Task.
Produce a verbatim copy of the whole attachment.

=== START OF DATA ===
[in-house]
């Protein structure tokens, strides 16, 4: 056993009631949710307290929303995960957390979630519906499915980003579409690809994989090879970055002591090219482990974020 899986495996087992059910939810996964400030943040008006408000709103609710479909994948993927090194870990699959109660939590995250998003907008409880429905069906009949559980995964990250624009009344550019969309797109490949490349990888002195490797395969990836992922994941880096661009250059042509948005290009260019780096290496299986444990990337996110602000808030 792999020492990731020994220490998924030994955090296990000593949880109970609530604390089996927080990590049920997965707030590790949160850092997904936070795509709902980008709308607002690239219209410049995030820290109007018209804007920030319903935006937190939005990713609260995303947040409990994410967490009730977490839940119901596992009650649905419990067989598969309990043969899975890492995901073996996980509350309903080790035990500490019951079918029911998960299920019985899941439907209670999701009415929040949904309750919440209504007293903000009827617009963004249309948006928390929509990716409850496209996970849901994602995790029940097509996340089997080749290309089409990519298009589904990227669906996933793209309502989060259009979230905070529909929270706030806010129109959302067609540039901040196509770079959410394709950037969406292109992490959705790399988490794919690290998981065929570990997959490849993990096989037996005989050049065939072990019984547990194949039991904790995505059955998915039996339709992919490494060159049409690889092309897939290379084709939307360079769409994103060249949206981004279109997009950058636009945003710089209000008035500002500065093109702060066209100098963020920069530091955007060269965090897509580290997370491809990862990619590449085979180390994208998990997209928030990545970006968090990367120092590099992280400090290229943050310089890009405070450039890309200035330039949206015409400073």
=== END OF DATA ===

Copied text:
[in-house]
């Protein structure tokens, strides 16, 4: 056993009631949710307290929303995960957390979630519906499915980003579409690809994989090879970055002591090219482990974020 899986495996087992059910939810996964400030943040008006408000709103609710479909994948993927090194870990699959109660939590995250998003907008409880429905069906009949559980995964990250624009009344550019969309797109490949490349990888002195490797395969990836992922994941880096661009250059042509948005290009260019780096290496299986444990990337996110602000808030 792999020492990731020994220490998924030994955090296990000593949880109970609530604390089996927080990590049920997965707030590790949160850092997904936070795509709902980008709308607002690239219209410049995030820290109007018209804007920030319903935006937190939005990713609260995303947040409990994410967490009730977490839940119901596992009650649905419990067989598969309990043969899975890492995901073996996980509350309903080790035990500490019951079918029911998960299920019985899941439907209670999701009415929040949904309750919440209504007293903000009827617009963004249309948006928390929509990716409850496209996970849901994602995790029940097509996340089997080749290309089409990519298009589904990227669906996933793209309502989060259009979230905070529909929270706030806010129109959302067609540039901040196509770079959410394709950037969406292109992490959705790399988490794919690290998981065929570990997959490849993990096989037996005989050049065939072990019984547990194949039991904790995505059955998915039996339709992919490494060159049409690889092309897939290379084709939307360079769409994103060249949206981004279109997009950058636009945003710089209000008035500002500065093109702060066209100098963020920069530091955007060269965090897509580290997370491809990862990619590449085979180390994208998990997209928030990545970006968090990367120092590099992280400090290229943050310089890009405070450039890309200035330039949206015409400073």